2011 年 54 巻 4 号 p. 248-252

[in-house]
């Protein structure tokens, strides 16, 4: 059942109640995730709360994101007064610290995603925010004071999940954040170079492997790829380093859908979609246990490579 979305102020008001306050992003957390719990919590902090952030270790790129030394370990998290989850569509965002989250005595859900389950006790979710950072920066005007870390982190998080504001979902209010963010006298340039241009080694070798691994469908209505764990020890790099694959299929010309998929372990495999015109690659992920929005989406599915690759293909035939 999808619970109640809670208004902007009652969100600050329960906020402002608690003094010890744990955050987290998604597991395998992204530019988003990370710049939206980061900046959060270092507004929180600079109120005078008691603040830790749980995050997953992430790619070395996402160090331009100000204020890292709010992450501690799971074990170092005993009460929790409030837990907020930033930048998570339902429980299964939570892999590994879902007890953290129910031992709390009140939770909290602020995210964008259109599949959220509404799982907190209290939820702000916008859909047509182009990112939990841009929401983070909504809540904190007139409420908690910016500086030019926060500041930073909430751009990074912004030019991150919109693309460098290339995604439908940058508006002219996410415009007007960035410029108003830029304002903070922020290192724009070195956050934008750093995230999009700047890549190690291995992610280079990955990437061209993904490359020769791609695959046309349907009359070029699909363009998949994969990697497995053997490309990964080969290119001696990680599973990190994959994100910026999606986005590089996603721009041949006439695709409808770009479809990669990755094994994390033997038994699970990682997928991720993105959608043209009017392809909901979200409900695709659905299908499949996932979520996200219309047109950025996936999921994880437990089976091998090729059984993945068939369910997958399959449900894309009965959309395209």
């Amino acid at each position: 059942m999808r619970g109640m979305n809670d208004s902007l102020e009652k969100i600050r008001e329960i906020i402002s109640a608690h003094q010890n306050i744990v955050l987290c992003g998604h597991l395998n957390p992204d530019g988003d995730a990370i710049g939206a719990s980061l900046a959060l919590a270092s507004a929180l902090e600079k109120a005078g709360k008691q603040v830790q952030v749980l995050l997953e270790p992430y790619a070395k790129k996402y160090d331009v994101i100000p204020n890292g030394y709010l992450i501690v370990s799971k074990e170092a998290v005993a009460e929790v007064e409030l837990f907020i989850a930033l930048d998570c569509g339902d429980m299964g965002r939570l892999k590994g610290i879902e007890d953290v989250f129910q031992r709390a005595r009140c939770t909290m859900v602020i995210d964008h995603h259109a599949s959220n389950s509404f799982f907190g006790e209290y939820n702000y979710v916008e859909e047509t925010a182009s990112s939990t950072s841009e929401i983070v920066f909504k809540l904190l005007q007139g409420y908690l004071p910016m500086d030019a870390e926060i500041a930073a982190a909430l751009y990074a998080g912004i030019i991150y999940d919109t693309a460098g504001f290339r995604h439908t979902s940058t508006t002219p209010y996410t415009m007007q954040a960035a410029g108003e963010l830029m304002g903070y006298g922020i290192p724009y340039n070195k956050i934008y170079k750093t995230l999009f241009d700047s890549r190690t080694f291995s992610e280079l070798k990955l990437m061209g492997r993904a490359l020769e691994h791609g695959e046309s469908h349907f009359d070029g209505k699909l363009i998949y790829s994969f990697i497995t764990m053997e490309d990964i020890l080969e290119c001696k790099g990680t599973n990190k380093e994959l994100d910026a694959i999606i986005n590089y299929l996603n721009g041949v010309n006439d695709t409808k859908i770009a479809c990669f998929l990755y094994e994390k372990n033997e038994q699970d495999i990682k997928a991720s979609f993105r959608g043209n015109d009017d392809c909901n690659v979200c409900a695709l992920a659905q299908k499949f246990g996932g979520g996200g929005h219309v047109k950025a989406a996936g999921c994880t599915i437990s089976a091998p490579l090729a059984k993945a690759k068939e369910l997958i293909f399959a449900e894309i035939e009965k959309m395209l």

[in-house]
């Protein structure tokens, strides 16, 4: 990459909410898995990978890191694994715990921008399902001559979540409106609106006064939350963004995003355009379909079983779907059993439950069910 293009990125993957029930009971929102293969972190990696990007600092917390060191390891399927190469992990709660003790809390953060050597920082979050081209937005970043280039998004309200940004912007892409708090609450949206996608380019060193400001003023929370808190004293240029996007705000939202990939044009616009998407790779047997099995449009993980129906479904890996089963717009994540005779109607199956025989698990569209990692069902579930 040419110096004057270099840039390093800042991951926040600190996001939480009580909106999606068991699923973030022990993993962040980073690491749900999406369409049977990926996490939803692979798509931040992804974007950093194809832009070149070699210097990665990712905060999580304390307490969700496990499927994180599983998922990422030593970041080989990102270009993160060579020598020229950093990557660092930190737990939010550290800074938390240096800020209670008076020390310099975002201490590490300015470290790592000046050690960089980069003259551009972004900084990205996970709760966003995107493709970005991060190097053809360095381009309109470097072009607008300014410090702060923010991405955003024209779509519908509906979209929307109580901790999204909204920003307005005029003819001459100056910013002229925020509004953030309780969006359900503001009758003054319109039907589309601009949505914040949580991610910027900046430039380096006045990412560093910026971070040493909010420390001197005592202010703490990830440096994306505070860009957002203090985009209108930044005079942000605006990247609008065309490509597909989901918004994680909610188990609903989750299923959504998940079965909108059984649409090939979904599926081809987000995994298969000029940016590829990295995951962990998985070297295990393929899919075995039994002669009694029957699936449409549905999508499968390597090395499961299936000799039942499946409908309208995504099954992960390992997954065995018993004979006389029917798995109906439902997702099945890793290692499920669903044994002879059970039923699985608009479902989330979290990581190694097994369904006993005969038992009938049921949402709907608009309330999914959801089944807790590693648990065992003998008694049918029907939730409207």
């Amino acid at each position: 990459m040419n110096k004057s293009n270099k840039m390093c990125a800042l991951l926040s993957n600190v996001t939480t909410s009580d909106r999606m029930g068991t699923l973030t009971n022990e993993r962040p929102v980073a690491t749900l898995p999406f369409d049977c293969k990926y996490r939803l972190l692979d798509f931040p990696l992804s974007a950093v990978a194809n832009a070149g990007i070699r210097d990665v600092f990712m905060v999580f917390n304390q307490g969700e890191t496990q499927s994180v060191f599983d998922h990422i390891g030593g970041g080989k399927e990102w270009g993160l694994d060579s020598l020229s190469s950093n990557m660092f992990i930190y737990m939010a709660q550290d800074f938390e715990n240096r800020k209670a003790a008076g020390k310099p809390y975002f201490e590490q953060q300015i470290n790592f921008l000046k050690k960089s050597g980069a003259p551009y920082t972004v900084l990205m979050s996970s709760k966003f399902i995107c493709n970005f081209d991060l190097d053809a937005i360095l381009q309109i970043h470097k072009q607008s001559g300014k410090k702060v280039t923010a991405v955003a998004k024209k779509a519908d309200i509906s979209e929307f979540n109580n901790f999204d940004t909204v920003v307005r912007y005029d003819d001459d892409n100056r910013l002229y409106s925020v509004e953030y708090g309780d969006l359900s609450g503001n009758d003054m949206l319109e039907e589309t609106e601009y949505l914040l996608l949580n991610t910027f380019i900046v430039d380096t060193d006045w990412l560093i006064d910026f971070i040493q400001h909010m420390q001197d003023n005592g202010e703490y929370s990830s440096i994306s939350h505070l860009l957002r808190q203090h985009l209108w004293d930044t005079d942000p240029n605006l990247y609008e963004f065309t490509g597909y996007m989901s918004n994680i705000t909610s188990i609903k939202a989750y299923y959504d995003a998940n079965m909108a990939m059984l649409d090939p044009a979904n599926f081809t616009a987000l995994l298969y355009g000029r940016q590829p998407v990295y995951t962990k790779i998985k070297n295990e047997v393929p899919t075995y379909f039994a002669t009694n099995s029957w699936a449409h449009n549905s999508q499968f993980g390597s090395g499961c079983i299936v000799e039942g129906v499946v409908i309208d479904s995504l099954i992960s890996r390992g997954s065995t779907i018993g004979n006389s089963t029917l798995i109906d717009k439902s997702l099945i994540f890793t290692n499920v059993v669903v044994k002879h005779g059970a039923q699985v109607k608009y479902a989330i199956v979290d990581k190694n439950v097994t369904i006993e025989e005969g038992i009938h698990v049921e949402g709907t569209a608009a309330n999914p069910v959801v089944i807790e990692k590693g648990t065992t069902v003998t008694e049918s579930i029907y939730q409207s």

Most functional materials (ceramics, semi-conductor and metallic alloys) contain not only heavier elements but also light elements, such as oxygen, nitrogen and carbon. It is important to know the atomic arrangement of these elements. However, High angle annular dark field (HAADF) images of those materials usually do not produce any contrast from the light element columns, because the contrast in the image is approximately proportional to the square of the atomic number. Annular bright field (ABF) imaging by Scanning transmission electron microscope (STEM) has recently been found as a novel technique to visualize light elements and heavier elements in the same image. The recent theoretical study by Findley et al7,8) reveals that ABF imaging produces robust dark contrast on atomic columns which is non-oscillating: independent of sample thickness and of the focus of its image. This characteristic of the ABF imaging results in easily interpretable images unlike STEM BF imaging. This paper describes experimental details about results of the visualization of light elements for three ceramics (two oxides and one nitride) using an ABF imaging technique.